While in high school, babysitting might sound like an easy way to make some extra cash. Depending on the age of the children in your care, it can be as simple as making sure they are fed, entertained, and, if necessary, tucked away in bed. Unfortunately, what seems like a relatively easy job can quickly turn into a nightmare if an emergency happens and a child is injured. When a child is hurt or unconscious, knowing what to do and taking quick action is crucial. For that reason, it is important that babysitters get the proper education on how to administer CPR and first aid to children and infants.
Learning CPR and First Aid
Teenage babysitters aren’t old enough to have a nursing degree, but you don’t need to be a nurse in order to babysit a child, whether that child is an infant or a preteen. However, first aid and infant and child CPR training can make you stand out from other teens interested in the job and boost your confidence. These training classes are a way to prepare for how to administer and recognize the need for rescue breathing and chest compressions. You can also learn what to do under specific circumstances or for specific injuries, such as cuts, burns, or falls. Check with hospitals, fire departments, CPR instruction companies, or community centers for the availability of first aid and CPR classes and their age requirements.
First Aid Kits
There are few tools of the trade when it comes to babysitting, but a first aid kit is an invaluable must that allows you to administer first aid if and when it is needed. When babysitting a child in their home, make sure to ask the parents where the first aid kit is located. This is important to prevent wasted time if a child is injured. Babysitters can also create a first aid kit specifically for babysitting jobs. This should contain bandages of various sizes for scrapes, alcohol and antiseptic wipes, tweezers, latex gloves to protect your hands, and a mouth guard for administering CPR. Antibiotic ointment is another useful item to keep in a first aid kit for babysitting, but confirm with a parent that you can use it if needed.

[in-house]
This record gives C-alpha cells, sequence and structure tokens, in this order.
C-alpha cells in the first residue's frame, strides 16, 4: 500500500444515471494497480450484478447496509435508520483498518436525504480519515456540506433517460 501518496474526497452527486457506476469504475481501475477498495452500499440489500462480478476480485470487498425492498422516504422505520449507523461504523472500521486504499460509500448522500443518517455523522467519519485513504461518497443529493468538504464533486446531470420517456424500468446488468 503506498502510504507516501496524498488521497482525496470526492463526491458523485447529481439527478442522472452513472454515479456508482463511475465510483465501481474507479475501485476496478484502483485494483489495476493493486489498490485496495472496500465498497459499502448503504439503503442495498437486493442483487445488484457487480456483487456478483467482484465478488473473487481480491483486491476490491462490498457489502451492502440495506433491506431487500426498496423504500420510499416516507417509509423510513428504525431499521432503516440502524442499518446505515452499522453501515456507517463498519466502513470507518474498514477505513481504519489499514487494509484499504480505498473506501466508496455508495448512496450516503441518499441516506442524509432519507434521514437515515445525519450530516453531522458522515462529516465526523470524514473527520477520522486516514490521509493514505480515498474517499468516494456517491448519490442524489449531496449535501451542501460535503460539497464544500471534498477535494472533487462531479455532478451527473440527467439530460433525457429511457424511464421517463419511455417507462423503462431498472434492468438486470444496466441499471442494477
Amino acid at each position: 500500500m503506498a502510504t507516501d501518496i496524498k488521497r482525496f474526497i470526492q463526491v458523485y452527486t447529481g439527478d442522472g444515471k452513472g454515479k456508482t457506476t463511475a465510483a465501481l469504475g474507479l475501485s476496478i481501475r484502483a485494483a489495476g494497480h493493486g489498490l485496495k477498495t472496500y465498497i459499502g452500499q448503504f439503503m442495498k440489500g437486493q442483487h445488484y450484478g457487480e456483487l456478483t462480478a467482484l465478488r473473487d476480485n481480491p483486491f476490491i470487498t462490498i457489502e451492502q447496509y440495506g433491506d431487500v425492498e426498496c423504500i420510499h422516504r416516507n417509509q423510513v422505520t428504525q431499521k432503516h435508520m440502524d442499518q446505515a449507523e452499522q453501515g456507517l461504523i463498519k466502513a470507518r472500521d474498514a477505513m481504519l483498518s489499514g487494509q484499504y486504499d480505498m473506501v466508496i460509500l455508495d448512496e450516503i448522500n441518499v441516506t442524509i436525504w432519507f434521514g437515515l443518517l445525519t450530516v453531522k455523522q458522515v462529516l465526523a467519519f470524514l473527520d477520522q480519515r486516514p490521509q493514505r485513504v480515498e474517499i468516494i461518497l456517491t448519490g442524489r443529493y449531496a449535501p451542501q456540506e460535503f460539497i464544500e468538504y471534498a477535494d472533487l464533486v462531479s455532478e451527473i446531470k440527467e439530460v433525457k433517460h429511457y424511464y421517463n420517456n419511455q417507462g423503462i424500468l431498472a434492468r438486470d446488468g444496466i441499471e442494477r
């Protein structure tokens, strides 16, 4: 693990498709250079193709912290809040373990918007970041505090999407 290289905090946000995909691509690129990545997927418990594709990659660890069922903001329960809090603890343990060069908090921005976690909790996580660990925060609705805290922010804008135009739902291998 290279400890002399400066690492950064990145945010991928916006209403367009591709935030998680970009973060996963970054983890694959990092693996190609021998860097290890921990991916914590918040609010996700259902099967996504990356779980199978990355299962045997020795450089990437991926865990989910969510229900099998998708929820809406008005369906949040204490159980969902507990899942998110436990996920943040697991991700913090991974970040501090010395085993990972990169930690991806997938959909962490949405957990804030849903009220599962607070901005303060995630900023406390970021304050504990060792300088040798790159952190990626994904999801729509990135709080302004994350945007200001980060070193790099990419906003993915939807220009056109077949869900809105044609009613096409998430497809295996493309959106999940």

What to Do in an Emergency
In the event of an emergency, the best thing that any babysitter can do is stay calm. If a child is hurt, they and any siblings will also be frightened. Panic from an authority figure can make the child or children panic, too, and make it difficult to take the proper actions. The first thing that a babysitter should do is to assess the situation and the child to get an idea of what the injuries are. If the child has an injury in which they are bleeding profusely, have a broken bone, or are unconscious, then emergency medical services will need to be contacted. If possible, have someone call 911 and stay with the injured child. If you’re alone, go quickly to retrieve a phone and return quickly to the child. Call 911 immediately and provide the dispatcher with the requested information. You will need to give them your name, the complete address of where you are, and the age of the child and explain clearly what the child’s injuries are. If any first aid has been administered, you should tell the dispatcher at this time. The dispatcher will help you give any first aid that’s needed and tell you when you can hang up the phone. Any first aid care should continue until medical emergency services arrive. It is also the babysitter’s responsibility to notify the parents in the event of an injury or any emergency situation, even if 911 has not been called. If you’re unable to reach the child or children’s parents, an alternate contact should be notified in their place.